Sportsmen get their chance to stock up on all kinds of gear at the Hunting and Fishing 2014 exhibition starting today at Lenexpo. Everything from rods and reels to boats, motorcycles and equipment for underwater hunting will be on sale so that any avid outdoorsman can always be prepared.



Friday, Oct. 24


SPIBAs ongoing Breakfast with the Director series continues today, featuring Tomas Hajek, Managing Director of the Northwest Division at Danone Russia. Hajek will be discussing collaborations between businesses from different cultures. The meeting is at 9 a.m. at the Domina Prestige St. Petersburg hotel and all who wish to attend must confirm their participation by Oct. 23.


Get your gong on at Sounds of the Universe, a concert at the city planetarium this evening incorporating six different gongs to create relaxing songs that will transport you upwards into the stratosphere. Tickets are 700 rubles ($17).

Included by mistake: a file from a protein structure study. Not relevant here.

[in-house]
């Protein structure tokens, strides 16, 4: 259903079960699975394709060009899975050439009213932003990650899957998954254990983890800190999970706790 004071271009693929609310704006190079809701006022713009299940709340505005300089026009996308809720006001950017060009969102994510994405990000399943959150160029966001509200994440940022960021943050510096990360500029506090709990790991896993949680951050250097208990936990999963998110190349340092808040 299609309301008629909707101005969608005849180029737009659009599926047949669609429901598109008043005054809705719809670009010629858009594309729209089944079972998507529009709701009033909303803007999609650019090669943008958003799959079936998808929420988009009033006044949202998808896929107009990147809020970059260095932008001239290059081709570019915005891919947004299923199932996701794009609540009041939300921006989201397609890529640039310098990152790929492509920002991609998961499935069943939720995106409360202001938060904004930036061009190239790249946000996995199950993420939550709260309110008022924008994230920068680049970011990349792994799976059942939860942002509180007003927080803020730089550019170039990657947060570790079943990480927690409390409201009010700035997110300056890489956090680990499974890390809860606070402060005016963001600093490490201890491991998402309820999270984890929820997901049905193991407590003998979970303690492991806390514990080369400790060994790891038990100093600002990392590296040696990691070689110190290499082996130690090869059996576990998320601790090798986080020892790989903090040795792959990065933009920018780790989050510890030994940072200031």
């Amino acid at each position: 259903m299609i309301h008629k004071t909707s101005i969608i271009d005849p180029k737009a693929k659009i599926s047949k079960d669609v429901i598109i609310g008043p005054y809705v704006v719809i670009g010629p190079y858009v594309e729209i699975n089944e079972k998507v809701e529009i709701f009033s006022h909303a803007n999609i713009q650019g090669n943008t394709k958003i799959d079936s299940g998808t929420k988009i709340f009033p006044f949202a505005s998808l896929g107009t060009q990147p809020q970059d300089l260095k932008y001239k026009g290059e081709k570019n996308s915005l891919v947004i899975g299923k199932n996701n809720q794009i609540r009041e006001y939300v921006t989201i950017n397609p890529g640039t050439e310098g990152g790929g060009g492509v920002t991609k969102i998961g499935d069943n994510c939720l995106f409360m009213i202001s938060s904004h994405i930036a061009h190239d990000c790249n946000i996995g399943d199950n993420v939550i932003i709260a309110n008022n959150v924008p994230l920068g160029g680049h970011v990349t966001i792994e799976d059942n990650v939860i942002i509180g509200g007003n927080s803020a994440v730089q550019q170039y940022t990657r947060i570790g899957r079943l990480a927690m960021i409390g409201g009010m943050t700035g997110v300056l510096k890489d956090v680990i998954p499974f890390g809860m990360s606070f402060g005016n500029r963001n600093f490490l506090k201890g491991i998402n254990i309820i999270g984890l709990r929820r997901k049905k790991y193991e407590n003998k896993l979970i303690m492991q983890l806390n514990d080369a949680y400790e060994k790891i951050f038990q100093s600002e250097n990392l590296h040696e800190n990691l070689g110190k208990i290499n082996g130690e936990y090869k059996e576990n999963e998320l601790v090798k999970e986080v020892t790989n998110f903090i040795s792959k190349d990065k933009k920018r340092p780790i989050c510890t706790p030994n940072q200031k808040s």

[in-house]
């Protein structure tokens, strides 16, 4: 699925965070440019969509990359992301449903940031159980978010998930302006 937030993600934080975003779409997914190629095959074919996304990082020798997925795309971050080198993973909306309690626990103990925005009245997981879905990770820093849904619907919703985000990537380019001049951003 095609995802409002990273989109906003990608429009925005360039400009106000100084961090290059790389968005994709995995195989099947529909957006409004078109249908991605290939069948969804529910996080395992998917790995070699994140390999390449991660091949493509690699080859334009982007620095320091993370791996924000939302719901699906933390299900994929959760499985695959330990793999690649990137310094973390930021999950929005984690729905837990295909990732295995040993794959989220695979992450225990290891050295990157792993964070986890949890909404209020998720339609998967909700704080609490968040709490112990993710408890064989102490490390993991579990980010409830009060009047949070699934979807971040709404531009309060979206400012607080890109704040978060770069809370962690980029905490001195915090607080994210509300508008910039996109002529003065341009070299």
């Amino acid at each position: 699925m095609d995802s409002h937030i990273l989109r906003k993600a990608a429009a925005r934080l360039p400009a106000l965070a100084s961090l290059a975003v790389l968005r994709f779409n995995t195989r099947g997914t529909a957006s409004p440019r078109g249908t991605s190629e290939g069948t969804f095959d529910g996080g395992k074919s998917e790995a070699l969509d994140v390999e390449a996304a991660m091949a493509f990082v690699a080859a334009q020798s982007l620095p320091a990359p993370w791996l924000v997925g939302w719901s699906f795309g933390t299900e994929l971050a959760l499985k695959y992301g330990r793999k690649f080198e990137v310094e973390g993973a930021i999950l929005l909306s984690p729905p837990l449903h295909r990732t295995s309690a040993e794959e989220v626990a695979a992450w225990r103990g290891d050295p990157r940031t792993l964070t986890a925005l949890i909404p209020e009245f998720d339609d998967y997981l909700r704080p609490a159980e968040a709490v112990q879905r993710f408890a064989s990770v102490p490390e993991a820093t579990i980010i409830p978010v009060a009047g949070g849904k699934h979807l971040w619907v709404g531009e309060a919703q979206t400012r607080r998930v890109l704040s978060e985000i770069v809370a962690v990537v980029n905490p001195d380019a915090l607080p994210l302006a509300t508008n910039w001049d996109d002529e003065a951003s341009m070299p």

Saturday, Oct. 25


AVA Expo, the eighth edition of the event revolving around all things pop culture, returns to Lenexpo this weekend. Geeks, nerds, dweebs and dorks will have their chance to talk science fiction and explore a variety of international pop culture. Tickets for the event can be purchased on their website at avaexpo.ru.



Sunday, Oct. 26


Zenit St. Petersburg returns home for the first time in nearly a month as they host Mordovia Saransk in a Russian Premier League game. Currently at the top of the league thanks to their undefeated start to the season, the northern club hopes to extend the gap between them and second-place CSKA Moscow and win the title for the first time in three years. Tickets are available at the stadium box office or on the clubs website.



Monday, Oct. 27


Today marks the end of the art exhibit Neophobia at the Erarta Museum. Artists Alexey Semichov and Andrei Kuzmin took a neo-modernist approach to represent the array of fears that are ever-present throughout our lives. Tickets are 200 rubles ($4.90).



Tuesday, Oct. 28


The Domina Prestige St. Petersburg hotel plays host to SPIBAs Marketing and Communications Committees round table discussion on Government Relations Practices in Russia this morning. The discussion starts at 9:30 a.m. and participation must be confirmed by Oct. 24.